To obtain a VASP registration, crypto companies must undergo a rigorous inspection by the local regulator demonstrating the company’s entire business model and compliance with AML and KYC requirements, as well as proving that all of their internal systems and processes are transparent and compliant.
In Europe, VASP registrations are not transferable between countries, meaning that in order to be fully recognised as a crypto business, a company has to repeat the review and inspection process anew in each jurisdiction that provides such a registration. The time between applying and receiving a registration can take a few years, underlining that being a fully regulated crypto company takes a lot of effort, determination, and patience
Crypto regulation in the United Kingdom
On February 1, 2023, the UK government announced their “robust” plans to regulate crypto assets. Currently, the UK is far behind other European countries in the development of a regulatory framework. According to the announcement, the proposal will “place responsibility on crypto trading venues for defining the detailed content requirements for admission and disclosure documents – ensuring crypto exchanges have fair and robust standards.” They want to ensure innovation while elevating digital assets to the same level of regulation as other assets with the same risk profile.
Crypto regulation in the U.S.
Regulatory efforts in the United States have been similarly slow and an official national regulatory framework is still just in the development phase. But as the crypto market continues to grow, so does the risk. In March 2022, President Biden issued an executive order to start addressing the risks associated with the crypto industry. This proposed regulatory framework is meant to address “consumer and investor protection; promoting financial stability; countering illicit finance; U.S. leadership in the global financial system and economic competitiveness; financial inclusion; and responsible innovation.”
In the meantime, there are several other regulatory bodies, both on the national and state level, that have been using their existing frameworks in an effort to regulate digital assets. The Financial Crimes Enforcement Network (FinCEN) views the trading of digital assets as money transmission and therefore subjects companies that deal in digital assets to licence with the FinCEN and its money laundering compliance frameworks.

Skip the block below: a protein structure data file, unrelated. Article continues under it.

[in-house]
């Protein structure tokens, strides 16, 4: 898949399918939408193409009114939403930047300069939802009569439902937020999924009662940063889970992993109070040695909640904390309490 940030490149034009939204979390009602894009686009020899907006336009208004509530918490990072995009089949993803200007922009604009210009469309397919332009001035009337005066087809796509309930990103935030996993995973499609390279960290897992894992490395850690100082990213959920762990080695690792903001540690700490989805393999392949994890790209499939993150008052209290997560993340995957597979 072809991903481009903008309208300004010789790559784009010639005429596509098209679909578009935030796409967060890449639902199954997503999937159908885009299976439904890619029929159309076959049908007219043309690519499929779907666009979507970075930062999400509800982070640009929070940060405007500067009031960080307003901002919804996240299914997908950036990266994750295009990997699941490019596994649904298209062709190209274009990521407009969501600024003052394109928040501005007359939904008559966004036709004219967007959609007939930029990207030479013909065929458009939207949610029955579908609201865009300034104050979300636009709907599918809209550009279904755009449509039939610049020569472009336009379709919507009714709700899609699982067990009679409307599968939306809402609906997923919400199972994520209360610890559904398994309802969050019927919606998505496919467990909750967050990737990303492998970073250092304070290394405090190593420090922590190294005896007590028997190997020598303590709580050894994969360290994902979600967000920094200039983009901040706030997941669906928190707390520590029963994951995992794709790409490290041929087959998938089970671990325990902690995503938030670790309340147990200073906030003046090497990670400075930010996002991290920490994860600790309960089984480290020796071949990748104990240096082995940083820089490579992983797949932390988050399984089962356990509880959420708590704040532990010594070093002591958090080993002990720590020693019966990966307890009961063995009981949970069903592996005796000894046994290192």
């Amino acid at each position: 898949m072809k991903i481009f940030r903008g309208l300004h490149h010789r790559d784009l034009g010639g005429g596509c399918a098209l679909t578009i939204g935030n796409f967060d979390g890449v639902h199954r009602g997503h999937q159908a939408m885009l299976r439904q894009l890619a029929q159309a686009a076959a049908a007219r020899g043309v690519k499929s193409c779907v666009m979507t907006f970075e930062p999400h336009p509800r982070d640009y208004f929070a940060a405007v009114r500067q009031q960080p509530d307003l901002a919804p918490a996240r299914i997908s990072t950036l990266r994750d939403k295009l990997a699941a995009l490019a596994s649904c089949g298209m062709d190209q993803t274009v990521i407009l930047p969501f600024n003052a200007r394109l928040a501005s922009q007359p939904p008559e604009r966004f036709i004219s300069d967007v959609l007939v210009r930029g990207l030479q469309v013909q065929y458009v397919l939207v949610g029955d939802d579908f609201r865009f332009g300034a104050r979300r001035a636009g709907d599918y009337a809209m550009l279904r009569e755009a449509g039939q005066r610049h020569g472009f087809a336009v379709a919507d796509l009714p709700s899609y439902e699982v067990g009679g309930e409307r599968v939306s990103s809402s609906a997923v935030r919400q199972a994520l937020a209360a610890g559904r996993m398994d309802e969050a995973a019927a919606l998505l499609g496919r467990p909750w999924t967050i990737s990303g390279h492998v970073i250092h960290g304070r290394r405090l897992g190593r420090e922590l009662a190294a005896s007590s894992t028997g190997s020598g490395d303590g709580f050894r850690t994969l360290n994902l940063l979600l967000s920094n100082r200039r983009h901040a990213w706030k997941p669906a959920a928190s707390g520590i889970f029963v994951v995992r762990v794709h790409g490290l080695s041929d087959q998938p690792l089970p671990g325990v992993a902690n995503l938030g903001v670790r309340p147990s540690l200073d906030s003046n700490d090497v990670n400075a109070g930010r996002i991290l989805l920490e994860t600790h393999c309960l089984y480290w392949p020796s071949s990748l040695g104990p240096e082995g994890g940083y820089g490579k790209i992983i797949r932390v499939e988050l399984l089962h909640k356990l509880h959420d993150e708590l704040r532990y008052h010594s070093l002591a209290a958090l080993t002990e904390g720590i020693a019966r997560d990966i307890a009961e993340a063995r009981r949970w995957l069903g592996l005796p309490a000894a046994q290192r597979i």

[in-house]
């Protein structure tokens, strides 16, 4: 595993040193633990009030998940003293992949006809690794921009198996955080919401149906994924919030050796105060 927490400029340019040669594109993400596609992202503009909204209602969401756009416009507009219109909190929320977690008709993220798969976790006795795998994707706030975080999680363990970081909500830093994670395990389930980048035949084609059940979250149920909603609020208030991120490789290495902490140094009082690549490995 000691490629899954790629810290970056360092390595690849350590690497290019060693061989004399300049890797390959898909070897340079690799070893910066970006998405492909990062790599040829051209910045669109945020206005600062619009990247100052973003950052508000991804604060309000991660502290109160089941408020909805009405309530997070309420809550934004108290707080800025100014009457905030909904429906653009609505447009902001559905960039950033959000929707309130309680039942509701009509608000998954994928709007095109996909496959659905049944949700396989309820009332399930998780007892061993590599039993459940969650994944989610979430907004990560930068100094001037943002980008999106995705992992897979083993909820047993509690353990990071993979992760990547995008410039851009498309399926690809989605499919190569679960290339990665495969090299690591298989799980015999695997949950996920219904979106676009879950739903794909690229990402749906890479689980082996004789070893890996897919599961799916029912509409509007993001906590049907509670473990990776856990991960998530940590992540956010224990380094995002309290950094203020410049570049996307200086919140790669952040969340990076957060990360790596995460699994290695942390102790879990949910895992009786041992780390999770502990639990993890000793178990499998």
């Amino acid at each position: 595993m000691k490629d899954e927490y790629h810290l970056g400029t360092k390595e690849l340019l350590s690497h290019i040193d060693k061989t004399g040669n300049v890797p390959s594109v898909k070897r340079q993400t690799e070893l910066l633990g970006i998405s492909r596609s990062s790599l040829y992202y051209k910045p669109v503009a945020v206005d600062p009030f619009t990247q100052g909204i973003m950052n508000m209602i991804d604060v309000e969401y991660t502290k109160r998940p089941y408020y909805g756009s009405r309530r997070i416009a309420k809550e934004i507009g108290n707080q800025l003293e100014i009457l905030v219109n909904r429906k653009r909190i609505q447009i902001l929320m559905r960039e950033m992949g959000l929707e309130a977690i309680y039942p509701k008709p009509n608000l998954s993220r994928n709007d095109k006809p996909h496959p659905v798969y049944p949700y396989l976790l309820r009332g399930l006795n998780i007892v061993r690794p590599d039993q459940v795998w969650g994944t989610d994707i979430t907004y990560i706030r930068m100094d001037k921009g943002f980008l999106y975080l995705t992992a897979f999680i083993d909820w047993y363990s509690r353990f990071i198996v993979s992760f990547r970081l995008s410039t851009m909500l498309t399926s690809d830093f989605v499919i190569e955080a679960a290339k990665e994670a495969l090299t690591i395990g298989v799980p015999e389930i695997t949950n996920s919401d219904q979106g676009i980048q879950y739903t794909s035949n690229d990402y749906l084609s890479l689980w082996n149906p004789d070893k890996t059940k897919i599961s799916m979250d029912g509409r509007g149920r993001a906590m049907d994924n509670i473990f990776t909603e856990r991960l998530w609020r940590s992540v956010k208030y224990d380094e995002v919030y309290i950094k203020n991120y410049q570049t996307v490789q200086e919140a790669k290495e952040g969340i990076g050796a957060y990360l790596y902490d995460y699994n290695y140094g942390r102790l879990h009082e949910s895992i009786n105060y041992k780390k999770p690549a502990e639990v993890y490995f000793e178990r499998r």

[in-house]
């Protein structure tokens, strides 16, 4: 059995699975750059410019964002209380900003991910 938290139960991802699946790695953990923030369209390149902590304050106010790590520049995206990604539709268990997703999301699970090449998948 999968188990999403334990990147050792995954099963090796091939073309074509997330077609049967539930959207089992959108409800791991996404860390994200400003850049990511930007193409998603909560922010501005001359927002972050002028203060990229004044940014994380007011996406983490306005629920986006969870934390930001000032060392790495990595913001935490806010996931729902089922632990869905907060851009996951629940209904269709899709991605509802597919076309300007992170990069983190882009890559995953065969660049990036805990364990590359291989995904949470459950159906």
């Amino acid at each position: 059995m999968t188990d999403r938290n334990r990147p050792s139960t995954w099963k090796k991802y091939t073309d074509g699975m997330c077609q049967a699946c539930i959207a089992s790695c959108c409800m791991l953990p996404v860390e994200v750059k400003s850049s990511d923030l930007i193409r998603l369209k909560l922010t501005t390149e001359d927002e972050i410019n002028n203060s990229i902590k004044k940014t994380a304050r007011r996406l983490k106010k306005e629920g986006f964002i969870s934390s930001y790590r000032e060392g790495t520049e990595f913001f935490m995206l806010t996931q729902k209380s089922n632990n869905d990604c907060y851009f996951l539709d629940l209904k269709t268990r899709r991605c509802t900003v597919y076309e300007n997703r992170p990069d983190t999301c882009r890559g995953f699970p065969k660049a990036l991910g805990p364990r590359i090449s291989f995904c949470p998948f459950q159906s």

The Securities and Exchange Commission (SEC) considers most crypto assets to be securities, and thus also places the crypto industry under its jurisdiction. The stated mission of the SEC is to protect investors, and to “promote a market environment that is worthy of the public’s trust.” At the end of 2022, after fraudulent behaviour at the heart of the popular crypto exchange FTX was exposed, the SEC announced guidelines that crypto companies will have to explicitly disclose the risks of crypto trading to their customers. The SEC was the authority that charged Samuel Bankman-Fried, FTX’s disgraced founder, with defrauding investors.
Crypto regulation in the rest of the world
In the rest of the world, crypto and digital asset regulation finds itself in various states of progress. Some countries like China have banned cryptocurrencies outright, whereas others, like India, appear content to let things go unregulated for a while longer as there is no framework orlegislation even being proposed.
The future of crypto regulation
The next step in crypto regulation is the introduction of wide-reaching regulatory frameworks like MiCA in the EU and the frameworks currently being developed in the United States and the United Kingdom. Furthermore, there has to be a culture of knowledge-sharing between jurisdictions - the Financial Stability Board has already published a proposal for standardised digital asset regulation guidelines.
Bitpanda remains pro-regulation. We are confident that governmental oversight is good for the industry and will help it to grow faster and stronger over time, while earning and retaining the trust of the customer base.
To learn more about how Bitpanda is regulated, see our article on licences and registrations.